How The Google Rivet App Helps Children Learn How To Read

By Amit Chowdhry ● May 23, 2019
  • Rivet, an app launched by Google’s Area 120, helps kids learn how to read
  • Using advanced speech technology, Rivet is able to provide support on every word

Reading is considered one of the most important skills students will learn in their lives. After third grade, students who have mastered reading will use it for learning just about everything else in life. But struggling readers are unlikely to catch up and are four times less likely to graduate from high school.  And unfortunately, 64% of fourth-grade students in the U.S. perform below the proficient level in reading.

Ben Turtel, the founder and CTO of Rivet at Area 120 (workshop for Google’s experimental products), announced a new reading app that addresses the common barriers to effective reading practice through a free and easy-to-use reading experience optimized for kids.

There is evidence that shows that one of the major differences between poor and strong readers is the amount of time that is spent reading. So Google is launching Rivet to ensure that high-quality reading practice is available to all.

Rivet offers a rapidly growing digital library of more than 2,000 free books. And Rivet makes it easier to find interesting reading material at the right level. There are books that cover a wide variety of topics like planets in outer space to Harriet Tubman. And every book in the library is curated and carefully reviewed.

And Rivet essentially uses advanced speech technology to provide support on every word and it gives kids feedback on their reading. This way kids can practice independently without getting stuck.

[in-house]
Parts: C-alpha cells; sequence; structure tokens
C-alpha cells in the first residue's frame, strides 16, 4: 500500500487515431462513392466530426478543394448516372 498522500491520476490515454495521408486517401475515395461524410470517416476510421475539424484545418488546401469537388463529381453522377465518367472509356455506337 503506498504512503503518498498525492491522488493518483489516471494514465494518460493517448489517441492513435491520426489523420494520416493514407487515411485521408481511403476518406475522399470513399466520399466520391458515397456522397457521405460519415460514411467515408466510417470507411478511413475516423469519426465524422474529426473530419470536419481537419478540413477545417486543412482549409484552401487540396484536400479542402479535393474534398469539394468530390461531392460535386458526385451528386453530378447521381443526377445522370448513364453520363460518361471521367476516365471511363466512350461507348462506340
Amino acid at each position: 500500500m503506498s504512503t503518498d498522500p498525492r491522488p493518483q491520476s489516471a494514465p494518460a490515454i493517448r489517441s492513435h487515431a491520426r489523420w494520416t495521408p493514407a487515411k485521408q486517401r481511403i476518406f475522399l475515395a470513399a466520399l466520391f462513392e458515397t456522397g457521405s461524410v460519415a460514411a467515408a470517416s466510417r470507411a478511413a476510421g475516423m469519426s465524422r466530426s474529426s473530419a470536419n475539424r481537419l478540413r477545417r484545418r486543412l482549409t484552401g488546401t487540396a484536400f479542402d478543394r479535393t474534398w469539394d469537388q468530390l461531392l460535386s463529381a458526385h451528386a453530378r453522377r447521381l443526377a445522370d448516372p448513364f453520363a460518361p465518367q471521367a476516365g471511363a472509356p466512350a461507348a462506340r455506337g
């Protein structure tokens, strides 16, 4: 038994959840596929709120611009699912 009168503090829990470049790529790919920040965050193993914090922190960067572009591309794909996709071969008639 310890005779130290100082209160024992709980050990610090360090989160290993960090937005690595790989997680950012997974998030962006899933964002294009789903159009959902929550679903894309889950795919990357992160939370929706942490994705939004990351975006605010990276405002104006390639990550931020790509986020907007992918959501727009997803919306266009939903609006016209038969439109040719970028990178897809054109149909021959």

Some of Rivet’s features include Tap for Help (tap on a word to hear it pronounced), Say the Word (app will show which parts of a word were said correctly and parts they need to work on), Definitions and Translations (definitions are available for every work and it can be translated into more than 25 languages for non-native speakers), and Follow Along (the app can read full-pages aloud on certain books and each word is highlighted).

Rivet also rewards dedication with points and badges. Plus it personalizes the experience with avatars and themes.

“Our goal is to deliver high-quality reading practice to children everywhere, along with peace of mind for the busy parents accompanying them on their reading journey,” wrote Turtel.

And in the next few months, Rivet is going to launch features to support reading practice in classrooms, add new content for a wider range of reading levels, and expand to more countries around the world.

Rivet is available for Android smartphones, tablets, iPads, iPhones, and Chromebooks in 11 countries.